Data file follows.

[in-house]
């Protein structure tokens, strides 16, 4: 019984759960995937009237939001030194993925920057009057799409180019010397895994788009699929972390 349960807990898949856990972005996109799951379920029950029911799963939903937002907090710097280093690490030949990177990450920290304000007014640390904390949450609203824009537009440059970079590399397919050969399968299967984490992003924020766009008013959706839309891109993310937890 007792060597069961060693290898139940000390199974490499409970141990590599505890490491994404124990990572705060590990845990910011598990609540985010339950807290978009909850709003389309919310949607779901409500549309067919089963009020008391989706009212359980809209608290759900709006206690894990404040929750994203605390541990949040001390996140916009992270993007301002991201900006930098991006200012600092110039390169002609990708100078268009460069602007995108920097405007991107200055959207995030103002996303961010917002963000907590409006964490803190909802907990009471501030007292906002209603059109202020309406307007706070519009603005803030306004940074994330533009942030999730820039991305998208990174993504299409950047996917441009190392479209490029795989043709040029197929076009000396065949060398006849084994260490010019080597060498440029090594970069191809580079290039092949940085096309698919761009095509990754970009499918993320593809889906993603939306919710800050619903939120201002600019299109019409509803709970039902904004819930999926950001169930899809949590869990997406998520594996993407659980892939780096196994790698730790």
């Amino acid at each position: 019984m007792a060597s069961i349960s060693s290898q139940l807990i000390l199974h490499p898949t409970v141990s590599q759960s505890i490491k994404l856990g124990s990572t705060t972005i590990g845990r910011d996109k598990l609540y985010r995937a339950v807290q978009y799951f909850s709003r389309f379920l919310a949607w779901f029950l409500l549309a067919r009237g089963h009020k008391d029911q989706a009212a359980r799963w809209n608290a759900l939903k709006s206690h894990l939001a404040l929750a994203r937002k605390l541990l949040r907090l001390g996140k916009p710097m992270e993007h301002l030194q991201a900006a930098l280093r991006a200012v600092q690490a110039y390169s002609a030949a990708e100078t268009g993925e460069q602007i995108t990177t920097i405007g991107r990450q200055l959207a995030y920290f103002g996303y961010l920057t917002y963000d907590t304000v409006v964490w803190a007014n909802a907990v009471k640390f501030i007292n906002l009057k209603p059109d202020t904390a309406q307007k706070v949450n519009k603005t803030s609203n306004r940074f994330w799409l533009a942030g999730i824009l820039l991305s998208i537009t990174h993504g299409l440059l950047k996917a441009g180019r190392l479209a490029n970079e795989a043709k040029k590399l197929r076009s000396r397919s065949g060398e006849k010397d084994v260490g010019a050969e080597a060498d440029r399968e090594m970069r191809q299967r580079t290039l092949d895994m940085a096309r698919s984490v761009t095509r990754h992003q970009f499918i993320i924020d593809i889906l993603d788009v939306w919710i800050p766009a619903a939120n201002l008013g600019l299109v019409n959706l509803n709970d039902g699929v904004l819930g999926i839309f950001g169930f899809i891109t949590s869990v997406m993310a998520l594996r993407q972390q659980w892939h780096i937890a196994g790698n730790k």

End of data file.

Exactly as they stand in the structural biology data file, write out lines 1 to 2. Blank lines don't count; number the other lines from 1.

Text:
[in-house]
């Protein structure tokens, strides 16, 4: 019984759960995937009237939001030194993925920057009057799409180019010397895994788009699929972390 349960807990898949856990972005996109799951379920029950029911799963939903937002907090710097280093690490030949990177990450920290304000007014640390904390949450609203824009537009440059970079590399397919050969399968299967984490992003924020766009008013959706839309891109993310937890 007792060597069961060693290898139940000390199974490499409970141990590599505890490491994404124990990572705060590990845990910011598990609540985010339950807290978009909850709003389309919310949607779901409500549309067919089963009020008391989706009212359980809209608290759900709006206690894990404040929750994203605390541990949040001390996140916009992270993007301002991201900006930098991006200012600092110039390169002609990708100078268009460069602007995108920097405007991107200055959207995030103002996303961010917002963000907590409006964490803190909802907990009471501030007292906002209603059109202020309406307007706070519009603005803030306004940074994330533009942030999730820039991305998208990174993504299409950047996917441009190392479209490029795989043709040029197929076009000396065949060398006849084994260490010019080597060498440029090594970069191809580079290039092949940085096309698919761009095509990754970009499918993320593809889906993603939306919710800050619903939120201002600019299109019409509803709970039902904004819930999926950001169930899809949590869990997406998520594996993407659980892939780096196994790698730790």